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Using patterns: Latin verbs: Part 3: Tenses

December 6, 2014

Having introduced in previous posts the concept of Latin verbs‘ four principal parts, I wish to move on to the formation of the different tenses. For now, I intend to stick to indicative active verbs in first person singular. One can deal with the passive, the subjunctive and conjugation for person and number hereafter. Discussion of irregular verbs is similarly deferred.

Latin has six simple active indicative verb tenses, meaning tenses formed by conjugation of the verb and without use of an auxiliary verb: present, imperfect, future, perfect, pluperfect and future perfect. These tenses are commonly grouped by aspect. While grammatical aspect is not as marked a feature in Latin grammar as in ancient Greek or Russian grammar, the concept is useful in understanding the nature of Latin tenses.

The present tense in Latin is contrasted to the present tense although the natural inclination of English speakers is to think of the perfect as fundamentally a past tense; after all, the action expressed by that tense is completed. Yet the perfect tense expresses the completion of an action– typically in the very recent past– with implications for the present. Julius Caesar’s famous quote, “Veni. Vidi. Vici.” is perhaps best rendered, “I have come. I have seen. I have conquered.” It denotes that Caesar was at the pinnacle of the conquest. The present tension denotes being in the middle of an action that is ongoing, and the perfect denotes its essentially present completion. Accordingly, the imperfect is contrasted to the pluperfect and the future is contrasted to the future perfect. The formation of the future and of the imperfect not surprisingly then uses the root from the first principle part, i.e., the present active indicative. The formation of the pluperfect and future perfect uses the root from the third principle part, namely the perfect indicative active. Another point where understanding of the parallelism of the tenses in Latin verbs helps is that it serves as mnemonic device to help remember that the use of a –m ending in lieu of the –o ending familiar from the present tense occurs in the indicative only in the two tenses the Romans thought of as proper past tenses, the imperfect and the pluperfect.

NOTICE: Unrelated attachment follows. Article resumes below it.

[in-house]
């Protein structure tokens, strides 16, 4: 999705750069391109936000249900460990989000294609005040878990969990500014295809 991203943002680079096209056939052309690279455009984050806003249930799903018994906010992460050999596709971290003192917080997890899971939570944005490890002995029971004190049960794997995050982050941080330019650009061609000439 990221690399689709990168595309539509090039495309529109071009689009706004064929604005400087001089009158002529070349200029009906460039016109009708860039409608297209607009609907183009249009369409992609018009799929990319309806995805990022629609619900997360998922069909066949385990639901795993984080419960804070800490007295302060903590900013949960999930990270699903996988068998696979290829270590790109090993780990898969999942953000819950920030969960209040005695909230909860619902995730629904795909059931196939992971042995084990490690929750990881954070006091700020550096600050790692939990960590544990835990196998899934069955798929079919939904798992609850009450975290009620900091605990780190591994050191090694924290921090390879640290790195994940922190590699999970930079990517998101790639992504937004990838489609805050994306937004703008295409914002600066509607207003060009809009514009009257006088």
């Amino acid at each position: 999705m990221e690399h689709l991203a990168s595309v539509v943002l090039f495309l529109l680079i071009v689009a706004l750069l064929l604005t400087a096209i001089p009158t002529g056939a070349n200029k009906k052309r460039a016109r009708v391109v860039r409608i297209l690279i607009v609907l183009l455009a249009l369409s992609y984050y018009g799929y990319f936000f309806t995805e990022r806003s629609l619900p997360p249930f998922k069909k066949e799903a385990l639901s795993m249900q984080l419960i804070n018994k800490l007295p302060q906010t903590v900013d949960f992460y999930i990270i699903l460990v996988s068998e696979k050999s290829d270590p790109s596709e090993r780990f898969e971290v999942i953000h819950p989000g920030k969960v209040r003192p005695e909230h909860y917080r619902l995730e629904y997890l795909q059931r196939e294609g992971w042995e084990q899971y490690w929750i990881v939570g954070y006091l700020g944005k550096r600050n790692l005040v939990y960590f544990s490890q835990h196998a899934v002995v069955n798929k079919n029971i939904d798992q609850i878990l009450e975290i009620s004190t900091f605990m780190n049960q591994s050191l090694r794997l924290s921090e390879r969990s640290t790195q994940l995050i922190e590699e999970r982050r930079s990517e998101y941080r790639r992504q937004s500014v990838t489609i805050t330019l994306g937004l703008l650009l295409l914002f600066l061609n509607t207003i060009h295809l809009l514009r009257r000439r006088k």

The imperfect is formed for all conjugations by dropping the -o ending of the first principle part (by so restoring absorbed vowels in the case of the the first and third conjugations) and adding the suffix –bam. The addition of an e with the i-stem verbs of the third conjugation and verbs of the fourth conjugation is viewed as regularization.

The future in formed differently for the first and second conjugations than for the third and fourth conjugations. In the former, one drops the –o of the first principal part and then adds the suffix –bo. For the other conjugations, one similarly drops the ending -o but adds the suffix –am.

Similarly, the pluperfect tense is formed for all conjugations by dropping the final –i characteristic of the third principal part and adding in its place the suffix –eram. That this suffix is the same as the imperfect of the verb to be (sum, esse,…) seems to me more apt to be confusing than to serve as a mnemonic, at least when taken by itself.

English: Latin: Future Perfect Indicative Active

English: Latin: Future Perfect Indicative Active (Photo credit: Wikipedia)

The future perfect is formed for all conjugations by dropping the –i ending of the third principle part and adding in its place the suffix –ero.  That suffix is the same as the future tense of the verb to be. Thus the form of to be in the parallel tense is added as a suffix to the perfect root for both the pluperfect and the future perfect.

Another blogger has given examples.

One of the reasons English speakers will have a tendency to think of the perfect tense as a past rather than a present tense is because in late Latin and then the Romance languages, the perfect evolved into a past tense. Thus for example the preterite or simple past in Spanish derives from the perfect tense in Latin.

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3 Comments
  1. thanks for linking to my post! It reminded me of one of the first verses I learned in Latin: i will create a post about it. I tried to include a jpg in my comment, but WP wouldn’t have it 🙂

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  1. Grammar/syntax as a template | Language learning for reading
  2. Using patterns: Latin verbs: Part 4: Person and number | Language learning for reading

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